Republican National Committee chairman Reince Priebus on Thursday announced the finalist cities for the 2016 GOP national convention. Long story short, it’s Ohio versus rivals in the South and West for the economic and publicity benefits of hosting this big party presidential confab.
That’s because the list contains no fewer than three Ohio cities: Cleveland, Cincinnati, and Columbus. (What, Akron’s busy that month?) The list is filled out by Denver; Dallas; Kansas City, Mo.; Phoenix; and Las Vegas. Yes, Las Vegas, a place occasionally described as “Sin City.” In fact, the early handicapping makes Las Vegas the pundit favorite to win the nod.
In part, that’s because Las Vegas should have little problem pulling together the money needed to ready for the influx of the RNC and its conventioneers. It can call upon such donors as billionaire gambling impresario Sheldon Adelson, who has given millions of dollars to Republican candidates and causes.
Vegas also has ample hotel space within a mile or so of the proposed venue, the Las Vegas Convention Center. Smaller cities can struggle with the scale of a national political convention, with some state delegations and media exiled to rooms far from the madding crowd (we’re looking at you, Charlotte, N.C., host of the 2012 Democratic National Convention). For Las Vegas, the GOP might not even be its biggest convention customer of the month.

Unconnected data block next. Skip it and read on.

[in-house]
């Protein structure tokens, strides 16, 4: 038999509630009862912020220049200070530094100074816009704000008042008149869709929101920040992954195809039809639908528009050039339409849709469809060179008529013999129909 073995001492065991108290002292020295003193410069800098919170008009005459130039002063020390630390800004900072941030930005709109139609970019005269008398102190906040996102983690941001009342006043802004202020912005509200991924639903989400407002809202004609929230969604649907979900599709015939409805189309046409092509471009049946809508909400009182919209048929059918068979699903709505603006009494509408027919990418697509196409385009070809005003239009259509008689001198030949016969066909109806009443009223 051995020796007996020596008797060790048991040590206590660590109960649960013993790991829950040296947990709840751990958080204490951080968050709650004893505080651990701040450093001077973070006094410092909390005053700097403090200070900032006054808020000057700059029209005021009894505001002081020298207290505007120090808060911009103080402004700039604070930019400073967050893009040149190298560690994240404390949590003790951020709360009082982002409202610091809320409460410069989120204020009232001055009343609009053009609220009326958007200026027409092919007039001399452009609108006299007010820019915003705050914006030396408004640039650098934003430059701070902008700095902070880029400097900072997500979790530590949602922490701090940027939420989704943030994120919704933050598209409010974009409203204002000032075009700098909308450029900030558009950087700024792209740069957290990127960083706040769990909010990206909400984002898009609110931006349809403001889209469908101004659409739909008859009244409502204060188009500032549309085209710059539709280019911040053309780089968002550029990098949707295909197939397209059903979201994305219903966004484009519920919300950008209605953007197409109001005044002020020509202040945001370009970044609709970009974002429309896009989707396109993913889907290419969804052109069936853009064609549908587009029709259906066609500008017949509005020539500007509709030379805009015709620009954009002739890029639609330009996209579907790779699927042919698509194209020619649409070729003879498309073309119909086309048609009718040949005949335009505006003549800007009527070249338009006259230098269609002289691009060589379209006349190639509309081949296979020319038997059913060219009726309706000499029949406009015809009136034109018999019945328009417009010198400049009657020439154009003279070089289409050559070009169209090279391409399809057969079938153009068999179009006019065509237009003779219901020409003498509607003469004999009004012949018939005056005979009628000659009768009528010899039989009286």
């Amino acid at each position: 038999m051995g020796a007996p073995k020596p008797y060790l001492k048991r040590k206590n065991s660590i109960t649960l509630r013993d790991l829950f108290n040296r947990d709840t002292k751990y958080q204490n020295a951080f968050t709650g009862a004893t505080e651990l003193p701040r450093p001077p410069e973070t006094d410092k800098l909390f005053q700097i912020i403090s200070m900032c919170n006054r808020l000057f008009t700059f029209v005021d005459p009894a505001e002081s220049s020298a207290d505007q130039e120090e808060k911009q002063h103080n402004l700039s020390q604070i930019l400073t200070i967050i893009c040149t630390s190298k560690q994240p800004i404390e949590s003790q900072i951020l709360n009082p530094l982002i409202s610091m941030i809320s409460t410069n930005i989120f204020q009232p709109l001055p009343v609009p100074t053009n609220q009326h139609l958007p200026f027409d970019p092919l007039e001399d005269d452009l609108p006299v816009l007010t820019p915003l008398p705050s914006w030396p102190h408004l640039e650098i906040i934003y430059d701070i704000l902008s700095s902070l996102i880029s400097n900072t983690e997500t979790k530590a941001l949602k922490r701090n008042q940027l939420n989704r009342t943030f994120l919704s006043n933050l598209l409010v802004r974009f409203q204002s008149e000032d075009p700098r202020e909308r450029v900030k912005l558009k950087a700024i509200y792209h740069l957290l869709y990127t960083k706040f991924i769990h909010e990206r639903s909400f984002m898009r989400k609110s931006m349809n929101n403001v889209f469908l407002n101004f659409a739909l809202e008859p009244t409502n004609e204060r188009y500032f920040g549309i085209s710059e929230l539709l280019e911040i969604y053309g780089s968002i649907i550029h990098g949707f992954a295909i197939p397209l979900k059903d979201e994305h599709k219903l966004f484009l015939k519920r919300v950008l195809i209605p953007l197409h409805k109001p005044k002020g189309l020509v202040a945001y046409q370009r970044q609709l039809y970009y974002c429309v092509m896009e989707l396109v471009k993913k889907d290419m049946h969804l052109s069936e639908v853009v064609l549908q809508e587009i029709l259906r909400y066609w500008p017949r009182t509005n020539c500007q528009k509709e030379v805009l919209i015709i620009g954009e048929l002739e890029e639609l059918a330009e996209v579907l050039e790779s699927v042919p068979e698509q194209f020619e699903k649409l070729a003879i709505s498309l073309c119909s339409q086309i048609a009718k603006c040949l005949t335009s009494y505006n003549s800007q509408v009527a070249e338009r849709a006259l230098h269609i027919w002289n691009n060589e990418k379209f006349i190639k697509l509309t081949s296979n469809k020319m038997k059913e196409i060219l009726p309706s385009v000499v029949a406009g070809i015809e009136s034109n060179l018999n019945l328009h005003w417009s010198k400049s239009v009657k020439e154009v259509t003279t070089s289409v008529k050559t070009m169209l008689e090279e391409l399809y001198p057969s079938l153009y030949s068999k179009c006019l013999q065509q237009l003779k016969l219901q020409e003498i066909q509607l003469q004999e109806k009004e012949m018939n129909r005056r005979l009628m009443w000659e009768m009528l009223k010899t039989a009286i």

RNC chair Priebus has said he wants to hold the convention in June or July, as opposed to the traditional August. This might also help Las Vegas, as its average August temperature tops 100 degrees. There is that temptation issue, however.
“Las Vegas is a terrible idea for the RNC convention,” tweeted popular conservative blogger Melissa Clouthier on Thursday. “100s of opposition researchers following idiot GOP-ers around. No.”
As for Ohio, its advantage is obvious. It’s America’s premier swing state, and conventional (groan) political wisdom holds that a national party gains an edge in states where it holds its quadrennial nominating celebration.
Thus the three Ohio finalists. Maybe they could all win, and Republicans just roam the state in a caravan over a week, visiting each in turn?
Denver is also in a purple state that’s key to party electoral strategies. Kansas City ditto, though Missouri leans somewhat more GOP than does Colorado.
Dallas and Phoenix would be safe choices in safe Republican territory.
Democrats chose Charlotte in 2012 in large part because they hoped it would help put North Carolina in play. It didn’t seem to have that effect: Mitt Romney won there by several percentage points.
In general, the conventional wisdom isn’t true, according to some political scientists. There’s no hard evidence that the location of the party conventions affects the presidential vote.
“Generally, parties do not derive significant electoral benefits in states selected to host the national convention,” concluded University of Maine political scientist Richard Powell in a 2004 journal article that looked at presidential elections from 1932 to 2000.
Candidates do get a bump in their home states, however, according to this study. So if the GOP really wants to win Ohio, maybe it should pick the state’s GOP governor, John Kasich, as its nominee, instead of packing hundreds of people in funny hats into a Cleveland arena.